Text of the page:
On March 19, the world learned that Uber had a serious safety problem when a prototype self-driving car struck and killed pedestrian Elaine Herzberg in Tempe, Arizona. But signs of Uber's safety problems were evident to company insiders even before the crash. And at least one Uber manager tried to raise the alarm on March 13—just days before Herzberg's death.
Robbie Miller worked for Google's self-driving car program until 2016, when he left for the self-driving truck startup Otto. Otto was snapped up by Uber later that year, and Miller became an operations manager in Uber's self-driving truck program.
Miller quit his job at Uber in March 2018 and went on to lidar startup Luminar. Before he left the company he sent an email to Eric Meyhofer, the leader of Uber's self-driving car project, about safety problems at the company. The email, which was obtained by The Information's Amir Efrati, is absolutely scathing.
There were a lot of warning signs
"A car was damaged nearly every other day in February," Miller said. "We shouldn’t be hitting things every 15,000 miles."
Miller pointed to an incident in November 2017, when an Uber car had a "dangerous behavior" that nearly caused a crash. The driver notified his superiors about the problem, Miller wrote, but the report was ignored. A few days later Miller noticed the report and urged the team to investigate it.
But Miller says his request was ignored—and when he pressed the issue with "several people" responsible for overseeing the program, they "told me incidents like that happen all of the time." Ultimately, Miller said it was two weeks before "anyone qualified to analyze the logs reviewed them."
At the time, Uber's self-driving technology program was split into two different projects. Miller was part of Uber's self-driving truck project, which he described as having relatively good safety procedures. The other projects focused on cars, and Miller argued that its safety procedures were extremely inadequate.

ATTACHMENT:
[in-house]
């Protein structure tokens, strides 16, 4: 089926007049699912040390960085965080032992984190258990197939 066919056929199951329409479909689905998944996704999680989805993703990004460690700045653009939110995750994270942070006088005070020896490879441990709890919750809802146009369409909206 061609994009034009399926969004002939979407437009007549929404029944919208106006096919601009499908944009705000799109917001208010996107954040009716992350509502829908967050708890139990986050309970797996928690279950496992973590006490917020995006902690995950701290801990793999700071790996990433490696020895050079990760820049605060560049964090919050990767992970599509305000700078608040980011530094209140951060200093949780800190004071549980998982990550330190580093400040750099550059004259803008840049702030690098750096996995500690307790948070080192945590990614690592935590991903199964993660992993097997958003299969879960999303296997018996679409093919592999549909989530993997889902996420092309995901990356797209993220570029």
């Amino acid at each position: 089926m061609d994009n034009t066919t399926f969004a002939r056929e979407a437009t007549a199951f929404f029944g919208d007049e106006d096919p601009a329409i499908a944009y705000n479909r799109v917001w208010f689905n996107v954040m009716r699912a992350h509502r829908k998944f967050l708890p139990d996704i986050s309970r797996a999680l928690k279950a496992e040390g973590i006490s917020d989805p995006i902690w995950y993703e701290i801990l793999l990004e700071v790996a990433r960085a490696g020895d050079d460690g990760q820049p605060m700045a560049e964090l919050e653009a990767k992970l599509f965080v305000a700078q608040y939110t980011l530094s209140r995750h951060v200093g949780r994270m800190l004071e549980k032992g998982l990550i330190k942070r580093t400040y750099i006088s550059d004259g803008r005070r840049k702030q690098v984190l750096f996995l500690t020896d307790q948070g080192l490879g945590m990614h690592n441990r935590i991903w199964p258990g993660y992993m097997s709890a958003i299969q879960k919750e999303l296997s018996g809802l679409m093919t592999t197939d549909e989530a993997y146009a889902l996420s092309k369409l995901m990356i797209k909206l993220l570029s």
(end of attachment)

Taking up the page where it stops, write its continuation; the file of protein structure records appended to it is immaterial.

Miller noted that on the Friday before the email (March 9, 2018), an Uber prototype "drove on the sidewalk for several meters."
"At Waymo I would not have been surprised if the entire fleet was immediately grounded for weeks or longer if a vehicle exhibited the same behavior," Miller wrote. Instead, he says, the incident "was essentially ignored" until Miller brought it to the attention of management.
Miller didn't know it yet, but if Uber had grounded its fleet for several weeks in early March, it would have saved Herzberg's life.
Uber should have listened to Miller's reform ideas
Miller suggested several ways to improve Uber's safety record. He argued that Uber should go back to putting two people in every vehicle, allowing a driver to focus on the road, while a passenger can monitor the driving software and log misbehavior.
Miller also suggested that Uber might want to drastically scale back its testing program. "I suspect an 85% reduction in fleet size wouldn’t slow development," he wrote.
Miller also argued that Uber should have a policy of grounding its entire fleet any time an Uber car is involved in a crash. He argued that more people should have access to Uber's incident reporting database, and he argued that everyone in the self-driving car project—including developers and safety drivers—should have the authority to ground the fleet if they see a safety problem.
Of course, after Herzberg's death Uber's fleet was grounded. Uber completely shuttered its Arizona testing program. Uber is now seeking authorization to resume testing in Pittsburgh—albeit on a drastically smaller scale.
According to The New York Times, Uber "plans to run the vehicles on a mile loop between two company offices in Pittsburgh. They won’t operate at night or in wet weather, and they won’t exceed 25mph."
"Right now the entire team is focused on safely and responsibly returning to the road in self-driving mode," Uber said in an emailed statement. "We have every confidence in the work that the team is doing to get us there. Our team remains committed to implementing key safety improvements, and we intend to resume on-the-road self-driving testing only when these improvements have been implemented and we have received authorization from the Pennsylvania Department of Transportation."